If I asked you to put a price on your attention span, how much would you charge me so I could talk to you for one full minute?

Would you charge me $1? $50? Maybe $1,000?

(Hey, why not?)

This is essentially the question that Google, Facebook, Twitter and other online advertising platforms are trying to answer all the time. Search engines and social media networks rake in advertising dollars to slip photos, text ads and more into the online streams where your eyes are looking every day.

But, to them…

Your attention span is usually valued at fractions of a cent — just for the millisecond chance that you will see an ad on a website somewhere.

From authors to yoga teachers, politicians to local plumbing businesses, and coffee shops to major corporations with investors and stock holders, the Internet is humming with absurd amounts of money for a chance to capture your attention for a fraction of a second.

It’s a multi-billion dollar business.

With that much money going around, the commodification of your attention span is certainly not going away anytime soon.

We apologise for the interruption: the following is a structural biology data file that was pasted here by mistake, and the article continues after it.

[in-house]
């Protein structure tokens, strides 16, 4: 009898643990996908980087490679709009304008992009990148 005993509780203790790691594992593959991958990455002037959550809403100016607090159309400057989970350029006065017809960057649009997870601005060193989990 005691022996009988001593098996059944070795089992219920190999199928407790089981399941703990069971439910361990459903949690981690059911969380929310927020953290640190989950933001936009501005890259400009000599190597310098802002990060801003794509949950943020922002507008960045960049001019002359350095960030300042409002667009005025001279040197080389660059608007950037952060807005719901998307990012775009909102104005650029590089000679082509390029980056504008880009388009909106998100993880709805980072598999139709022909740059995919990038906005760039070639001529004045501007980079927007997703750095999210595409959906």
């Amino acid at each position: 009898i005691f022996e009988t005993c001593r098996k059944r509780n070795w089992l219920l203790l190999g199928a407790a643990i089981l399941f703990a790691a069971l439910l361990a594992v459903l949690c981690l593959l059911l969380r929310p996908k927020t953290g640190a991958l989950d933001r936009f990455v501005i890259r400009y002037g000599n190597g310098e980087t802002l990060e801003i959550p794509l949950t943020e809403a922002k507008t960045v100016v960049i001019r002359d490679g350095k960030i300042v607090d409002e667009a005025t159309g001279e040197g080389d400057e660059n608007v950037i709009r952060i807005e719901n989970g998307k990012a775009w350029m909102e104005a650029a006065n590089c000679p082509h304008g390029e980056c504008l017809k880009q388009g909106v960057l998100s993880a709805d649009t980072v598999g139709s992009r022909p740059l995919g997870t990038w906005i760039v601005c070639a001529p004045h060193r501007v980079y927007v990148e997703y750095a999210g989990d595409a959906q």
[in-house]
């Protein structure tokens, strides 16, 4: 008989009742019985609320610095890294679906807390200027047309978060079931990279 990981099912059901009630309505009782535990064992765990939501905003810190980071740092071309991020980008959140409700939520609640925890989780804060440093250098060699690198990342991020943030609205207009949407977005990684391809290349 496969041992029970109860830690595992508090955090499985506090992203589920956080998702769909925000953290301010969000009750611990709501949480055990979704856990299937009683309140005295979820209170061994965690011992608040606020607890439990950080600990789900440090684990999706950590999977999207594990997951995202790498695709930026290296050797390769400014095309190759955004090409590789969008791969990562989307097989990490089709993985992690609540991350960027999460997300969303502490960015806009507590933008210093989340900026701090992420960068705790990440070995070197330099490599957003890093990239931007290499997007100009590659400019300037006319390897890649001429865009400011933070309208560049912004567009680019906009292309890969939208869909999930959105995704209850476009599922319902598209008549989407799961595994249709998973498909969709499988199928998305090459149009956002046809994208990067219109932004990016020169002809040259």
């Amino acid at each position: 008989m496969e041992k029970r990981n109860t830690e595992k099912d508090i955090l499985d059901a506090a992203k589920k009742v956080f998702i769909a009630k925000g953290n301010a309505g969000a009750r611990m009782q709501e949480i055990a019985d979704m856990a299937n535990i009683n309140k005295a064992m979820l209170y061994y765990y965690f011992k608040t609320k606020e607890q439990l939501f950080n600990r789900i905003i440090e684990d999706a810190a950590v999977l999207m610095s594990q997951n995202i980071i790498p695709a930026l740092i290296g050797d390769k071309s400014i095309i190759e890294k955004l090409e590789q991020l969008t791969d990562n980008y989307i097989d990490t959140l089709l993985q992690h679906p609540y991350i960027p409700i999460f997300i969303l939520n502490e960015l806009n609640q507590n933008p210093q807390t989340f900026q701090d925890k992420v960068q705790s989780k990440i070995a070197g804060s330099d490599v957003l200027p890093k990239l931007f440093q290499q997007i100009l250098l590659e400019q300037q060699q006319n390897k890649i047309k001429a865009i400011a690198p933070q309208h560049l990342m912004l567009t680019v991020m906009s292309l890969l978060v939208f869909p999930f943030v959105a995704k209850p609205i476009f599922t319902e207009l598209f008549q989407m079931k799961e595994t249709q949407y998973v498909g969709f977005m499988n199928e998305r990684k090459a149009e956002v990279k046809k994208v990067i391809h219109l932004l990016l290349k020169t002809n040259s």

In fact, we can all safely expect more and more intrusion into our attention spans in the coming years. That means more push notifications, more privacy policies to which we agree without ever reading, more and more ads on Instagram (what a wicked bummer), and more deceitful attempts to scrape our private data for others’ nefarious uses.

The simple solution would seem be just deleting social media accounts and opting out of the system altogether.

But the “renunciant monk” approach never really gets us very far.

Me, personally? I don’t want to opt out of society. When I was younger, something about that felt really romantic and appealing. But it’s only because I felt so lost and couldn’t understand how I could ever find my place in the world as I saw it. I felt like saying,

“Damn you, society. I don’t need you. I’ll live in the woods and write poems and then I’ll be free!”

Besides being pitted in resentment, this “shunning the real world” attitude would run completely counter to my values and soul-code. How could I ever honor the most important inner calling I felt (to be a positive source of change and service in the world) if I lived in spite of the world?

Opting out of the system altogether, I’d never be able to do much to make it any better.